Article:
Date Presented 04/20/2023

This 14-week repeated-measures study showed that sensory garments may improve participation of autistic children, but not parent competence or stress. OT sensory assessment and consultation may help caregivers considering sensory garments.

Primary Author and Speaker: Lisa Mische Lawson

Additional Authors and Speakers: Lauren H. Foster, Kayla Hamner, Lacy Wright

PURPOSE: Autistic children experience sensory challenges that interfere with participation and increase parent stress. Sensory-based interventions are used to address children’s behaviors affected by sensory processing difficulties, but research is limited regarding use of sensory garments to support participation of autistic children. This study examined the effectiveness of sensory garments in increasing occupational participation of autistic children, increasing parental competence, and reducing perceived stress.

DESIGN: Twenty-one children were recruited and 17 males with ASD and atypical sensory processing patterns completed the 14-week pre/post, repeated measures study. Eligibility was confirmed with the Social Responsiveness Scale-2 and Child Sensory Profile 2.

METHOD: The Canadian Occupational Performance (COPM) and Goal Attainment Scaling (GAS) were used to set and monitor participation goals. After a baseline period, children wore sensory garment(s) for 8-weeks. The COPM, GAS, Parent Stress Index-Short Form (PSI-SF) and Parent Sense of Competence Scale (PSOC) were administered four times (pre-baseline, before and after the intervention, three-weeks post intervention).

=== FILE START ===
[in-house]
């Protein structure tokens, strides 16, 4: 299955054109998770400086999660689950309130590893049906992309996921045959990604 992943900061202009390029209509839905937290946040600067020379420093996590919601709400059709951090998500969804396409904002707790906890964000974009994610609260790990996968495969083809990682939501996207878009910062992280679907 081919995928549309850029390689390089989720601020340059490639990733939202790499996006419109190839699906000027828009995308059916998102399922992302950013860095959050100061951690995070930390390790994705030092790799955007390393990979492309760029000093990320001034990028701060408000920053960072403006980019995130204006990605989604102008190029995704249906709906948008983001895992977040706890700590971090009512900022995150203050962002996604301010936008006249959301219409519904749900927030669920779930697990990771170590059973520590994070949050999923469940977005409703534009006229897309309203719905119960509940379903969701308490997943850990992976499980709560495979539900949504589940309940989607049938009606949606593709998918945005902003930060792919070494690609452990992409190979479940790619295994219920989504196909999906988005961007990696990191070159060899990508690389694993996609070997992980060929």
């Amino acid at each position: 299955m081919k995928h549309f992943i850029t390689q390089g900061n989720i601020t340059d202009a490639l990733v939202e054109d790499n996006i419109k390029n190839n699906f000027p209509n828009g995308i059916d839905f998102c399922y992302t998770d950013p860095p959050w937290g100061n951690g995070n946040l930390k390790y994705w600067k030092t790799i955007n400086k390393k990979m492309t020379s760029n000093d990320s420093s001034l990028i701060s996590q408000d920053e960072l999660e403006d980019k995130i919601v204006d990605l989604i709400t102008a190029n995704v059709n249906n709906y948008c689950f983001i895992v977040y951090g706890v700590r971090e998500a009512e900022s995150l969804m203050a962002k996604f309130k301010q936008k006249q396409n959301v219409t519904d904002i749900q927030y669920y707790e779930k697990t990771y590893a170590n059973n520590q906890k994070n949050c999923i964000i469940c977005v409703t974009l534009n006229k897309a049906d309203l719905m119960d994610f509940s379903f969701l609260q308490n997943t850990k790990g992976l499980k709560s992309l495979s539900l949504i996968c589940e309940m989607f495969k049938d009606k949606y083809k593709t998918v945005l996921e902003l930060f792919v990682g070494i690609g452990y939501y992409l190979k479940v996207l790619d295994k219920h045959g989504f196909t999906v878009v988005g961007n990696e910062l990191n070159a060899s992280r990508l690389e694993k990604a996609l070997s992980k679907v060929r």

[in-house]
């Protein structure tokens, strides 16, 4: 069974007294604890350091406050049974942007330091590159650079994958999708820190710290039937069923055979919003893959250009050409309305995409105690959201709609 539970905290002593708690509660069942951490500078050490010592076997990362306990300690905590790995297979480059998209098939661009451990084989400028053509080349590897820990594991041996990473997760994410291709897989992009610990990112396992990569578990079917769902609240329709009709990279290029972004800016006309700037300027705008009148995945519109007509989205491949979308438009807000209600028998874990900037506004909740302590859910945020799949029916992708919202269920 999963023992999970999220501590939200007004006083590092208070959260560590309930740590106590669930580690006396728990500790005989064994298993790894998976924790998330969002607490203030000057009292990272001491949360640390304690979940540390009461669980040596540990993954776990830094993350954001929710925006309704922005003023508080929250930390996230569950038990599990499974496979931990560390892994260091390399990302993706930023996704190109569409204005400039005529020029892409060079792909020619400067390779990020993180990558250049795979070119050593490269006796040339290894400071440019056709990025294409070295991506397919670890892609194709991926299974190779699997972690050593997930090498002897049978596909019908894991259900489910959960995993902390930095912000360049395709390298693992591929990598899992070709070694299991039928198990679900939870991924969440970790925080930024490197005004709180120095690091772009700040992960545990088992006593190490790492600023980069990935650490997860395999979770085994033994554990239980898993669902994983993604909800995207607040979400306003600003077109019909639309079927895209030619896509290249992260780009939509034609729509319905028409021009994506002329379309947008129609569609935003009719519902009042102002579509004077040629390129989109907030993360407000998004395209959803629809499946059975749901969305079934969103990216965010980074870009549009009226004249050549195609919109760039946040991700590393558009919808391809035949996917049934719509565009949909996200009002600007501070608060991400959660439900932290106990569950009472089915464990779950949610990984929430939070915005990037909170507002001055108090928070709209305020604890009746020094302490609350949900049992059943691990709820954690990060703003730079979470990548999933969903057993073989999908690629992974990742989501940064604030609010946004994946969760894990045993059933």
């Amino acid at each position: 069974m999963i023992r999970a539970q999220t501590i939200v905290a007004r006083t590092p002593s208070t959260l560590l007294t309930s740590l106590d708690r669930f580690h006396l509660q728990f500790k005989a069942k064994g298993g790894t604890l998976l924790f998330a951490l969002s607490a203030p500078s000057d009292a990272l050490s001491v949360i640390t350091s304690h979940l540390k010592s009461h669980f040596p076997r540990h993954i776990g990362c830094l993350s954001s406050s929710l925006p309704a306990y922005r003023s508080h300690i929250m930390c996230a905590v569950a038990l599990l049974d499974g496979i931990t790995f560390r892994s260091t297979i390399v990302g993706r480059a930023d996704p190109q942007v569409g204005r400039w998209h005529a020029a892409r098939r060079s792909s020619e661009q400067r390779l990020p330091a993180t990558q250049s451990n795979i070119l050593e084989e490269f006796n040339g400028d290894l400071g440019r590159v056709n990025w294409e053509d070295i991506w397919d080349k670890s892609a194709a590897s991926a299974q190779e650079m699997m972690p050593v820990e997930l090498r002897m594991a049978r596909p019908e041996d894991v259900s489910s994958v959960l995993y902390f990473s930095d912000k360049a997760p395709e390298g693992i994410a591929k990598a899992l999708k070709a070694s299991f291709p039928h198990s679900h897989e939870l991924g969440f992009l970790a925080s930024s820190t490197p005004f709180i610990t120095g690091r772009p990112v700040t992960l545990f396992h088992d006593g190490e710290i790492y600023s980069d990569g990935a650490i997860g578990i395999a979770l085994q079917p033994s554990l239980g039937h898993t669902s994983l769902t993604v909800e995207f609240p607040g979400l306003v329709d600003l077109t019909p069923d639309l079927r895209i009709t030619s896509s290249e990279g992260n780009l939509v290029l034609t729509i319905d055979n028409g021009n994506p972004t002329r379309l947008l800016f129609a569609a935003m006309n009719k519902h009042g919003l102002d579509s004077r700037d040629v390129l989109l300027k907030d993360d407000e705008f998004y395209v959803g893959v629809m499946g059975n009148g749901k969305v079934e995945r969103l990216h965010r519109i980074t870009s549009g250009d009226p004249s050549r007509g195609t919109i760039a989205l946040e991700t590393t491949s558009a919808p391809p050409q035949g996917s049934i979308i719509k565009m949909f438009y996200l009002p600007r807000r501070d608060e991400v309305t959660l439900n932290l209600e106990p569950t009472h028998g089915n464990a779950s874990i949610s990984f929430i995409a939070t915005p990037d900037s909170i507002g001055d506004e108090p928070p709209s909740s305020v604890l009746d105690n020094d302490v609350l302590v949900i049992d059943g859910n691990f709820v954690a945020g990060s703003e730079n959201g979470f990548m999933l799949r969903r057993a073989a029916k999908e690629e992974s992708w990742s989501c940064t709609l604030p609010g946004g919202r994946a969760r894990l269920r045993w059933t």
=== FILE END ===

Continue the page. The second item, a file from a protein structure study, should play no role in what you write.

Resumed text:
RESULTS: There were moderate to large significant differences in both COPM and GAS scores after the intervention and from the beginning to the end of the study indicating sensory garments may improve participation of autistic children. There were no significant differences in PSI or PSOC at any timepoint. Two children rejected the garments.

CONCLUSIONS: Parent or child selected sensory garments may improve participation in individually meaningful activities for children who can tolerate wearing them. Children’s improvement in participation did not improve parent stress or competence, possibly due to the passive nature of the intervention.

IMPACT STATEMENT: OT sensory assessment and consultation could be valuable for caregivers considering sensory garments for autistic children.


Mische Lawson, L., Foster, L., Hamner, K., & Wright, L. (2022). Exploring Effects of Sensory Garments on Participation of Children on the Autism Spectrum: A Pretest-Posttest Repeated Measure Design. Occupational Therapy International, 2022.

Little, L. M., Ausderau, K., Sideris, J., & Baranek, G. T. (2015). Activity participation and sensory features among children with autism spectrum disorders. Journal of Autism and Developmental Disorders, 45(9), 2981-2990.

Case-Smith, J., Weaver, L. L., & Fristad, M. A. (2015). A systematic review of sensory processing interventions for children with autism spectrum disorders. Autism, 19(2), 133-148.

Mische Lawson, L., Foster, L., Hodges, M., Murphy, M., O’Neal, M., & Peters, L. (2022). Effects of Sensory Garments on Sleep of Children with Autism Spectrum Disorder. Occupational Therapy International, 2022.